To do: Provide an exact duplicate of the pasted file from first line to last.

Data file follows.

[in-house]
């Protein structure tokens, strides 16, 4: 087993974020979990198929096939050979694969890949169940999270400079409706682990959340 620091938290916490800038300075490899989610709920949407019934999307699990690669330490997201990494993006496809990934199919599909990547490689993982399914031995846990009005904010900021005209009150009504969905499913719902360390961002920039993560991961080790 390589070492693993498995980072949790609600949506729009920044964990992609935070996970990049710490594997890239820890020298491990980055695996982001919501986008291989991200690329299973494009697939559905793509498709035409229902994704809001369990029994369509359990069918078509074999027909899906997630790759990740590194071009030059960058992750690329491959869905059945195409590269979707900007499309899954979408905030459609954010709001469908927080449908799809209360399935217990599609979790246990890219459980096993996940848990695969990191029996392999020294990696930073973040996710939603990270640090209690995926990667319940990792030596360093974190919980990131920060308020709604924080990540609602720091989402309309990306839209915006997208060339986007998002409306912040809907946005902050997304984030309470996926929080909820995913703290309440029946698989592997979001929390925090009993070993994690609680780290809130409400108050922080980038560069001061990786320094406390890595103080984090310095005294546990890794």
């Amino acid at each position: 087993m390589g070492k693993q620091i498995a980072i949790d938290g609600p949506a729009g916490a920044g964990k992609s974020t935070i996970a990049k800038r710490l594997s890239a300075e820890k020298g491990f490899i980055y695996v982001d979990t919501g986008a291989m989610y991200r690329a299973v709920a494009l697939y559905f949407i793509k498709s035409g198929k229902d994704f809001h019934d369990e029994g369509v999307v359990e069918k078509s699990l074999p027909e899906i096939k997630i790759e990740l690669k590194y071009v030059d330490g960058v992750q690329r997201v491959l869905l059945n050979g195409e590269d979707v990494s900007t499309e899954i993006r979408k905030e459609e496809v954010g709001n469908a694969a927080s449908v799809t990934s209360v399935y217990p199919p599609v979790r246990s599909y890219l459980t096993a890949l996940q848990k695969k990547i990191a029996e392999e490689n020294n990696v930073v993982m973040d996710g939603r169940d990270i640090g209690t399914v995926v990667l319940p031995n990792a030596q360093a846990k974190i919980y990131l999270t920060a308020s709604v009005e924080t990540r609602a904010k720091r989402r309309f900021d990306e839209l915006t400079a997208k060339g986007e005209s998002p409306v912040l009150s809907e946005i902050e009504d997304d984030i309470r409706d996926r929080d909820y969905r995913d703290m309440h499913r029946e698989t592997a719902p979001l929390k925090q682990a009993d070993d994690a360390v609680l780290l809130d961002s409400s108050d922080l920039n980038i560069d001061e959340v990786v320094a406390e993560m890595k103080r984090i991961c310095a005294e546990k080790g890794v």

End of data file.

[in-house]
């Protein structure tokens, strides 16, 4: 087993974020979990198929096939050979694969890949169940999270400079409706682990959340 620091938290916490800038300075490899989610709920949407019934999307699990690669330490997201990494993006496809990934199919599909990547490689993982399914031995846990009005904010900021005209009150009504969905499913719902360390961002920039993560991961080790 390589070492693993498995980072949790609600949506729009920044964990992609935070996970990049710490594997890239820890020298491990980055695996982001919501986008291989991200690329299973494009697939559905793509498709035409229902994704809001369990029994369509359990069918078509074999027909899906997630790759990740590194071009030059960058992750690329491959869905059945195409590269979707900007499309899954979408905030459609954010709001469908927080449908799809209360399935217990599609979790246990890219459980096993996940848990695969990191029996392999020294990696930073973040996710939603990270640090209690995926990667319940990792030596360093974190919980990131920060308020709604924080990540609602720091989402309309990306839209915006997208060339986007998002409306912040809907946005902050997304984030309470996926929080909820995913703290309440029946698989592997979001929390925090009993070993994690609680780290809130409400108050922080980038560069001061990786320094406390890595103080984090310095005294546990890794």
């Amino acid at each position: 087993m390589g070492k693993q620091i498995a980072i949790d938290g609600p949506a729009g916490a920044g964990k992609s974020t935070i996970a990049k800038r710490l594997s890239a300075e820890k020298g491990f490899i980055y695996v982001d979990t919501g986008a291989m989610y991200r690329a299973v709920a494009l697939y559905f949407i793509k498709s035409g198929k229902d994704f809001h019934d369990e029994g369509v999307v359990e069918k078509s699990l074999p027909e899906i096939k997630i790759e990740l690669k590194y071009v030059d330490g960058v992750q690329r997201v491959l869905l059945n050979g195409e590269d979707v990494s900007t499309e899954i993006r979408k905030e459609e496809v954010g709001n469908a694969a927080s449908v799809t990934s209360v399935y217990p199919p599609v979790r246990s599909y890219l459980t096993a890949l996940q848990k695969k990547i990191a029996e392999e490689n020294n990696v930073v993982m973040d996710g939603r169940d990270i640090g209690t399914v995926v990667l319940p031995n990792a030596q360093a846990k974190i919980y990131l999270t920060a308020s709604v009005e924080t990540r609602a904010k720091r989402r309309f900021d990306e839209l915006t400079a997208k060339g986007e005209s998002p409306v912040l009150s809907e946005i902050e009504d997304d984030i309470r409706d996926r929080d909820y969905r995913d703290m309440h499913r029946e698989t592997a719902p979001l929390k925090q682990a009993d070993d994690a360390v609680l780290l809130d961002s409400s108050d922080l920039n980038i560069d001061e959340v990786v320094a406390e993560m890595k103080r984090i991961c310095a005294e546990k080790g890794v």